‘I am bowled over by The Time Traveller’s Guide to British Theatre… I’ve read many histories of theatre in my time, some very dry and academic and others rather more basic and banal for young readers… But never before have I chortled and marvelled my way through anything quite so informative and entertaining.’ The Stage

World Shakespeare Day Celebration

Today is ‘World Shakespeare Day’ and, while the Oberon team can’t seem to agree on whether it marks his birth or his death, we’re celebrating his life all the same! For this very special blog post, we’ve created a round-up of some of our favourite Shakespeare-themed books – all of which you can now have a snoop inside by clicking on the images below. Plays, memoirs and acting handbooks, all inspired by the man himself.
Not only that, but we’re offering 1/3 off on all of our Shakespeare-related titles with the discount code ONBIRTHDAY at the checkout on our website. I suppose that means it’s his birthday then, does it?  

‘Andy Hinds offers a rich and detailed 9781783190089path towards a precise contact with the challenge of speaking and inhabiting Shakespeare’s language. This book is an immensely useful resource for anyone teaching, speaking and acting Shakespeare.’ Ralph Fiennes

‘It is to this book’s enormous credit that it focuses in depth on the nuts and bolts of getting lips and heads around the intricacies of verse-speaking without either shirking the difficulties or becoming stilted and dull… I wish I’d had this book when I was acting – I’m delighted to have encountered it as a teacher.’ Teaching Drama


‘Acting students and young professionals will flock to learn from him….passionate, entertaining… Indisputably wise and true… Wonderfully illuminating’  Telegraph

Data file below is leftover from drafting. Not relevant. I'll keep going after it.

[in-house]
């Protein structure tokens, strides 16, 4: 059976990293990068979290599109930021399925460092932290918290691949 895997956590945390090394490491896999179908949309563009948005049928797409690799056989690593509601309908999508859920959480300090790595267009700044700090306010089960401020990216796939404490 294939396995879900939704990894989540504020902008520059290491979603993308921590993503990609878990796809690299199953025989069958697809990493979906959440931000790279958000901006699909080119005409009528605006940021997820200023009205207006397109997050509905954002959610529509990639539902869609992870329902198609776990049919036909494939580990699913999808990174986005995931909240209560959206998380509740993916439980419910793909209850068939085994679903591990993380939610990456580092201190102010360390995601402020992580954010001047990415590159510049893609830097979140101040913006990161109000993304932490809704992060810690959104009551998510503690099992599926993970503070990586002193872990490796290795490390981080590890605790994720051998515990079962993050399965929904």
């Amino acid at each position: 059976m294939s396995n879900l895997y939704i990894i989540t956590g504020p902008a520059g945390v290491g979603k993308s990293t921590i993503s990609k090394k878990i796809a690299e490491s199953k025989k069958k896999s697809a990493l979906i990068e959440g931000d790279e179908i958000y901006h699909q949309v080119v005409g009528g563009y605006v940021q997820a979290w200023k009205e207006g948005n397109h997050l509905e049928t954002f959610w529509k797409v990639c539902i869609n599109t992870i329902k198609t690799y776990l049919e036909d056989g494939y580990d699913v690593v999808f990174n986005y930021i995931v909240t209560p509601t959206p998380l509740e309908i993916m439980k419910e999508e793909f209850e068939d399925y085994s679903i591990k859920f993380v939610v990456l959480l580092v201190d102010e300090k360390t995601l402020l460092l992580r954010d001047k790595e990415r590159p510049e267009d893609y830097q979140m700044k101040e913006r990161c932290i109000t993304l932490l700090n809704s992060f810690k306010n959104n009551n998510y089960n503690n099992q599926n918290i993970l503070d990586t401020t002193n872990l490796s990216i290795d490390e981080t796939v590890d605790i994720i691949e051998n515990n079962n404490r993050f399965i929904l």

‘This is the most fabulously hybrid book – part actor’s handbook, part memoir – what is most inspiring is Hall’s conviction that form can be as exciting as feeling/ Acting in this way is more than just listening to Shakespeare – it is responding to Shakespeare’s linear needs’ Observer

‘As fascinating to readers as it is to actors.’  Independent


A mixture of theatrical history, opinionated views and personal reminiscences. Sharp insights, anecdotes and vibrant character sketches pour from [Weston’s] pen, as do dismissive put-downs… His book should be compulsory reading for any aspiring actor still labouring under the delusion that the profession is in any way glamourous… Weston may never have played Hamlet during his long career, but he has achieved something possibly more valuable. He has become, in Hamlet’s phrase, one of the abstract and brief chroniclers of the time.’ Mail on Sunday


White Hart Red Lion cover.indd

‘A blend of travelogue, actor’s memoir and historical meditation… Asbury observes how the rival colours, the red rose for Lancaster and the white rose of York, define an insuturable cut that persists in Britain today… the bonds of history assert themselves in the midst of precincts and skateboarders.’ Times Literary Supplement